California’s first plague case in 5 years has been reported on August 17, and he is a resident of South Lake Tahoe. The man is also the fifth case of plague in the United States this year, according to the El Dorado County health department.
The man is “currently under the care of a medical professional and is recovering at home,” according to a press release from El Dorado County. He’s described as an “avid walker” who was supposedly bitten by an infected flea in the Tahoe Keys area or along the “Truckee River Corridor” north of Highway 50.
“Health officials are investigating the situation,” officials said in the release.
The first case of plague recorded this year was a southwestern region man from Colorado, who tested positive for the virus in July, but he has recovered since then, according to the Colorado Department of Public Health and Environment. The second case was also reported in July, but in Arizona this time, according to the Navajo County public health officials. New Mexico documented two cases this year, including a death caused by the virus.
Even though everyone considers this disease as being very scary, experts explain that bacterial infection is not something to worry about.
“Bubonic plague in the U.S. is not the same scenario as the historical Black Death, and we do not need to be afraid of it in the same way,” Susan Jones, a professor of ecology, evolution, and behavior at the University of Minnesota College of Biological Sciences, said.
As data from the Centers for Disease Control and Prevention shows, the U.S. averages around seven cases of plague per year. The highest number ever recorded in America was in 2006, with 17 infected persons.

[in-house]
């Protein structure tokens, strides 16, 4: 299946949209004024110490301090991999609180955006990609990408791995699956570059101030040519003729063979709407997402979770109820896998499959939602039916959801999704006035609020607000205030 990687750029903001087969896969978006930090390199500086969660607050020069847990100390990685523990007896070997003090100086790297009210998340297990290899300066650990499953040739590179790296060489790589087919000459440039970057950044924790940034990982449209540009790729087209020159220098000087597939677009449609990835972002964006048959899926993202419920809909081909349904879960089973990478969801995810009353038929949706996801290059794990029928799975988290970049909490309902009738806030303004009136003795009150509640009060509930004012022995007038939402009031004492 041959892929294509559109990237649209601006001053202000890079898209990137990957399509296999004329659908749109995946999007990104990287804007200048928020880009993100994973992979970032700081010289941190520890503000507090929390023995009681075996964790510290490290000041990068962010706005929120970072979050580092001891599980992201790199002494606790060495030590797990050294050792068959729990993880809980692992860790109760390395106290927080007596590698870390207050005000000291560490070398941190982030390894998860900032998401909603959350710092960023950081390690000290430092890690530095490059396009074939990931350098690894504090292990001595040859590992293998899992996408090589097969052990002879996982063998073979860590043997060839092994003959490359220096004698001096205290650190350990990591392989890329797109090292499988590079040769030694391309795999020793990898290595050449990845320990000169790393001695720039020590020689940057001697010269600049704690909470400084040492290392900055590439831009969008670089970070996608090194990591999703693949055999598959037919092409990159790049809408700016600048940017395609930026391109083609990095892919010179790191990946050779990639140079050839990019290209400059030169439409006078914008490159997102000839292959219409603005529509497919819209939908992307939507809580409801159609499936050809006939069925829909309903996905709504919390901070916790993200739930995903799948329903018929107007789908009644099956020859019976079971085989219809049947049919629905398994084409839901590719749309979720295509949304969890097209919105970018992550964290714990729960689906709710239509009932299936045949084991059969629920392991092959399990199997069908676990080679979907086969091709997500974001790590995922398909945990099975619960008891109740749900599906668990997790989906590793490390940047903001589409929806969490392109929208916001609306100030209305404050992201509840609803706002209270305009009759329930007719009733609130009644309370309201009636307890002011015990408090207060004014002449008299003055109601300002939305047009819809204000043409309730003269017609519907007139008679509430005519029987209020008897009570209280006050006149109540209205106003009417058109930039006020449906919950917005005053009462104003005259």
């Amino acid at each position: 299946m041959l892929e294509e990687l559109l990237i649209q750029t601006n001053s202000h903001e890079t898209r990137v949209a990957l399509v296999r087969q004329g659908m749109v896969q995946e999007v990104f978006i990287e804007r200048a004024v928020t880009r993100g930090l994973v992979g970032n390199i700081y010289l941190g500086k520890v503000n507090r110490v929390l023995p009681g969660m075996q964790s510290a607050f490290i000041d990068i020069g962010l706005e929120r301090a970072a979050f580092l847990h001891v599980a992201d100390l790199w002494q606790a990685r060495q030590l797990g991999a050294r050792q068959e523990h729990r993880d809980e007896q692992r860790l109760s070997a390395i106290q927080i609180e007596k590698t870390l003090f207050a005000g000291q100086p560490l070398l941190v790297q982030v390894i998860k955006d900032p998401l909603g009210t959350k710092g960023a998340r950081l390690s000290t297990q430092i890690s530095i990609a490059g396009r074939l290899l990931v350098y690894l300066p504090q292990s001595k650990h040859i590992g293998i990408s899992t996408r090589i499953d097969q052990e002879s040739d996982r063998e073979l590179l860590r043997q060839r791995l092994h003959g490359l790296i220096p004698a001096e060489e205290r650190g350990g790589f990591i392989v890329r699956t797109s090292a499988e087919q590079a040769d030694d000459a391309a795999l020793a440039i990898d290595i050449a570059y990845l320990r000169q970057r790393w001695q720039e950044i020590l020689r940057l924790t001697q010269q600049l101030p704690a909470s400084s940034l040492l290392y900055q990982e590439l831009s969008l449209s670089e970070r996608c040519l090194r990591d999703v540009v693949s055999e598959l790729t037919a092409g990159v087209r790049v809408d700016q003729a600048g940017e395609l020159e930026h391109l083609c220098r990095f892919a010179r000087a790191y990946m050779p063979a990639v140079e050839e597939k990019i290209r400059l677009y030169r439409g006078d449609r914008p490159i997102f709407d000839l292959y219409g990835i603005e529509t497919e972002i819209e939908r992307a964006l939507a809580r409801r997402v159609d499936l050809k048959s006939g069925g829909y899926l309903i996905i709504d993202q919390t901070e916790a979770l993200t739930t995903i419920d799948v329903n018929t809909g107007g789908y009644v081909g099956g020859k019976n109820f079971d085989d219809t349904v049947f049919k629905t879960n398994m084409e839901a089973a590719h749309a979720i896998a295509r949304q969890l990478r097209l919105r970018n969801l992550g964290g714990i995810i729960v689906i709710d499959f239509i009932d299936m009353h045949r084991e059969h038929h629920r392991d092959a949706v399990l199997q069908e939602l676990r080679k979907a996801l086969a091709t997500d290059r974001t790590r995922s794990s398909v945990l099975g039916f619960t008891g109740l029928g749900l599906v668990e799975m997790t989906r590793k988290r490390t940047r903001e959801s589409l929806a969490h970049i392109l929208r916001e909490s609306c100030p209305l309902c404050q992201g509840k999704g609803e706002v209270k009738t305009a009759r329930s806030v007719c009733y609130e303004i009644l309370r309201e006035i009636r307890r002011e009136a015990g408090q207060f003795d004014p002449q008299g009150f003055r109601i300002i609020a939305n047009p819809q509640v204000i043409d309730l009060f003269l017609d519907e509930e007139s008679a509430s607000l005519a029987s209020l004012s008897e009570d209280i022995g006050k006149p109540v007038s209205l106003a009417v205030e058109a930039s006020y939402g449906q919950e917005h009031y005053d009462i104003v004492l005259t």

However, that number can vary from one year to another and it’s highly influenced by what’s going on in rodents. As you probably already know, the plague is caused by Yersinia pestis, a bacteria carried by fleas that live on rodents, such as rats, chipmunks, mice, rabbits, prairie dogs and squirrels. According to Jones, the chance of getting infected is higher when there is an outbreak of the bacterial infection among certain wild rodent populations.
“Plague waxes and wanes in the rodents. When a lot of rodents are infected and dying, plague can more easily spill over into nearby humans,” she explained.
America is handling plague very well, as five cases so far this year is not a threat to human lives, even though fatalities caused by this virus are not normal in the current context.
“It is unusual to have more than one plague-related death in the same year, and few cases result in death,” Dave Morgan, a spokesperson for the New Mexico Department of Health said.
However, the plague can be easily treated with antibiotics if caught in the early stages.
According to the CDC, July’s plague case from New Mexico was the first death recorded in four years in the U.S. To be more specific, in 2016 there were 16 documented infections, four of which sadly resulted in death.
Not much is known about the man who lost his life this year in New Mexico, however, he allegedly had the septicemic plague, rather than the more common bubonic plague, as data from the New Mexico Department of Health showed.
According to the Mayo Clinic, the same bacteria causes both bubonic plague and septicemic plague, the only difference is the part of the body that gets affected by the virus. The CDC explained that while the bubonic plague causes large, swollen lymph nodes, the septicemic plague causes a blood infection. The good news is neither one is contagious.
Septicemic plague “can occur as the first symptom of the plague, or may develop from untreated bubonic plague. This form results from bites of infected fleas or from handling an infected animal,” according to the CDC.
There’s also a third form, the pneumonic plague, the only one that is considered contagious and can spread from person to person. This form occurs when the lungs are infected, usually caused by the untreated bubonic or septicemic plague. It can also spread from inhaling an infected person’s droplets. According to the CDC, pneumonic plague is the most dangerous of all three.
“Early diagnosis is very important,” Jones said, adding that in several regions of the U.S. where plague is common, “physicians and veterinarians are on alert for symptoms of plague.”